Please see also archived presentations from Methods Core Seminars.
Friday, March 7th, 2014
CAPS Town Hall Presents: Judy Hahn, PhD
Friday, February 7th, 2014
CAPS Town Hall Presents: Elise Riley, PhD and Martha Shumway, PhD
Friday, January 24th, 2014
CAPS Town Hall Presents: Chongyi Wei, DrPH
Strategies for Promoting HIV Testing Uptake among Men Who Have Sex with Men in China: Findings from an Online Cross-sectional Survey
Friday, January 10th, 2014
CAPS Town Hall Presents: July Herlihy, MD, MPH
A Prototype for Option B+: Can integration of HIV and antenatal services improve retention and treatment of HIV-positive pregnant women?
Saturday, January 4th, 2014
Exhbition on the Rise and Response to the AIDS Epidemic at UCSF Library
Beginning November 25, the UCSF Library will host an exhibition from the National Library of Medicine that explores the rise of AIDS in the early 1980s and the evolving response to the epidemic over the last 30 years.
Friday, December 13th, 2013
CAPS Town Hall Presents: Adam Carrico, PhD
Embracing the Era of Expanded Access to ART: Bio-Behavioral Research with Stimulant Users
Friday, November 22nd, 2013
CAPS Town Hall Presents: Steve Deeks, MD
Progress Towards an HIV Cure
Friday, November 15th, 2013
CAPS Town Hall Presents: Tracey Packer, MPH w/ Dara Geckeler
Localizing the National HIV/AIDS Strategy in San Francisco: A Results-Based Accountability Approach
Friday, November 15th, 2013
Quantitative Methods Core Presents: Stephanie Sapp, MA, PhD candidate and Meghan Morris, PhD MPH
Spontaneous HCV Clearance in IDU: Estimating Variable Importance Measures with Interval Censored Outcomes
In most observational studies, data is collected about participants only at certain monitoring times. As a result, outcomes are only known up to random time intervals, resulting in interval-censored data. In this talk, we describe Targeted Minimum Loss-based Estimation methods tailored for estimation of variable importance measures with interval-censored outcomes, and apply the method to analyze the effects of a variety of variables on spontaneous hepatitis C virus clearance among injection drug users, using data from the “International Collaboration of Incident HIV and HCV in Injecting Cohorts (InC3)” project. The overall aim is to encourage investigators to think critically about the way time intervals are handled.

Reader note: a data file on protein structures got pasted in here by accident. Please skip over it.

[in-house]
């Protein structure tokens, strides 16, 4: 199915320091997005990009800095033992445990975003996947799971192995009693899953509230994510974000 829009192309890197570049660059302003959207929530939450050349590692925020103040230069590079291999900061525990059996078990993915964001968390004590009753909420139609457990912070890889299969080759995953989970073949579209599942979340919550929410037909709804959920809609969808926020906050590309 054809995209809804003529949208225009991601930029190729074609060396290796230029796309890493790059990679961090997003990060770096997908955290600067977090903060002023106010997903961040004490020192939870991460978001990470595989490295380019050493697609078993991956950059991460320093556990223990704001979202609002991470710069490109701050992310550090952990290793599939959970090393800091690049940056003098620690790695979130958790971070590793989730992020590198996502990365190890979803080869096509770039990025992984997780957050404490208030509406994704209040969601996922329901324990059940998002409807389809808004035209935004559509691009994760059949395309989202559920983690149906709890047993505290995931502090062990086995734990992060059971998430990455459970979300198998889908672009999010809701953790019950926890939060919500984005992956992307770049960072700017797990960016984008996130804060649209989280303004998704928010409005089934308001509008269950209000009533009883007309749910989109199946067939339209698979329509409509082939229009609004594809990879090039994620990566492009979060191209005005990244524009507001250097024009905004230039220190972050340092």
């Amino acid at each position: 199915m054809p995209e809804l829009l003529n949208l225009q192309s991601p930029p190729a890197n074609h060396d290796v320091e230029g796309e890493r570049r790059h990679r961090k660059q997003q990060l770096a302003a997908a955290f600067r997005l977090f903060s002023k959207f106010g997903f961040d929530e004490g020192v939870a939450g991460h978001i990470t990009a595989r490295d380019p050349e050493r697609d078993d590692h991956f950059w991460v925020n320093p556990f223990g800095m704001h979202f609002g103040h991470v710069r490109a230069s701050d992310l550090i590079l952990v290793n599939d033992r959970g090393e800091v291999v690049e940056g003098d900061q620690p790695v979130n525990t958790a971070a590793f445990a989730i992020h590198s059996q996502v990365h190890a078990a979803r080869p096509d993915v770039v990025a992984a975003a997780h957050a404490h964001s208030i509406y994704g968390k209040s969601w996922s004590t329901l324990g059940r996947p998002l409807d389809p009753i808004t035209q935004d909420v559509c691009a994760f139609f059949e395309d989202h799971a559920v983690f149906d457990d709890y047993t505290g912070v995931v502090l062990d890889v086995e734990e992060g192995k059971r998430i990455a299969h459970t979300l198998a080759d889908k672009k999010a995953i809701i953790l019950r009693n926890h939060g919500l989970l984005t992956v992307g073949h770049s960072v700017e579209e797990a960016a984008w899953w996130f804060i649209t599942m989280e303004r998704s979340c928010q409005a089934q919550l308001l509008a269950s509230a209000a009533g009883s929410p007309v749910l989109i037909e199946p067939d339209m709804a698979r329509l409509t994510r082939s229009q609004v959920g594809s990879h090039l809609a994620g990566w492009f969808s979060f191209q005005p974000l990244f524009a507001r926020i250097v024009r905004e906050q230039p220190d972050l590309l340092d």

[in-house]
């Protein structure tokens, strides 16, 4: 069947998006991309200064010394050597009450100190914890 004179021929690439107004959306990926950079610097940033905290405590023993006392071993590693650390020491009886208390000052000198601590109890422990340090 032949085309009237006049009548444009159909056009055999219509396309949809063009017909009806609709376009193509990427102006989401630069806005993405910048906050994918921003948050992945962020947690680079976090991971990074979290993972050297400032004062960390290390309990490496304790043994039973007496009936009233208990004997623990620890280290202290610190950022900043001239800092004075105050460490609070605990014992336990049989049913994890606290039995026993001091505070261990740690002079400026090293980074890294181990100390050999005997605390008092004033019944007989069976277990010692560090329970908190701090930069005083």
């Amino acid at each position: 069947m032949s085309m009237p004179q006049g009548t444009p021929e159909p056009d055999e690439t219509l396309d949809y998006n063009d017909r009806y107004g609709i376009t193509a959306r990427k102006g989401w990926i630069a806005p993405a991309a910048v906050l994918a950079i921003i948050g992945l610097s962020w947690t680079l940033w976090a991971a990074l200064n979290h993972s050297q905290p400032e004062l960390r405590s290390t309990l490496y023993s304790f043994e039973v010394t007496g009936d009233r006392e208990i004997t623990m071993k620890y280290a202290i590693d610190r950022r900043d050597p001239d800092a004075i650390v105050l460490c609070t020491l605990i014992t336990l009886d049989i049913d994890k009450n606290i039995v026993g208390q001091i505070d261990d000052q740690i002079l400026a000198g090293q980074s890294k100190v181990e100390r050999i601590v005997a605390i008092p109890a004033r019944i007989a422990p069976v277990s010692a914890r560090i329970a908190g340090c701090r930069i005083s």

Stephanie Sapp is a Ph.D. Candidate in Statistics at the University of California, Berkeley. She received her B.S. degree with double majors in Mathematics and Applied Mathematics & Statistics from The Johns Hopkins University in 2009, and completed her M.A. degree in Statistics from UC Berkeley in 2011. Stephanie’s research interests focus on the development and application of statistical methods for causal inference, estimation, and prediction with longitudinal and large-scale datasets.
Meghan Morris, PhD, MPH is a Postdoctoral Research Fellow in the Department of Epidemiology & Biostatistics at the University of California, San Francisco. As part of her postdoctoral research activities Meghan directs the INC3 Project, an international multi-cohort project of pooled biological and behavioral data from 9 cohorts of people who inject drugs.
RSVP to Dr. Estie Hudes
Friday, November 8th, 2013
Community Town Hall Presents: Jen Hecht, MPH
The Continuing Role of Community Based Organizations (CBOs) in the HIV/AIDS Epidemic
The community-based organization (CBO) historically has been at the vanguard of HIV prevention program implementation, playing a vital role in bringing attention to the impact of the epidemic among under-represented populations. CBOs are the “boots on the ground”, staffed by individuals who are part of communities who can tap into networks effectively and mold prevention strategies for increased effectiveness in the communities they serve. Few entities are as well positioned as community based organizations to reduce the impact of HIV/AIDS, often having positive ripple effects far beyond their official missions.
Faced with shrinking budgets, reprioritization, ongoing biomedical advances and extraordinary demographic shifts over the last decade, the changing public health landscape has required CBOs to develop new weapons, placing existing models of HIV prevention at risk of becoming irrelevant or counter-productive, particularly when dealing with ethnic, minority, and marginalized populations. Jen Hecht, Director of Program Development and Operations at the San Francisco AIDS Foundation (formerly of the STOP AIDS Project) will discuss the action steps of how the organization addresses the new realities of HIV/AIDS prevention and education and the role community based organizations continue to play in the fight to reduce new HIV infections and expand access to HIV testing and treatment.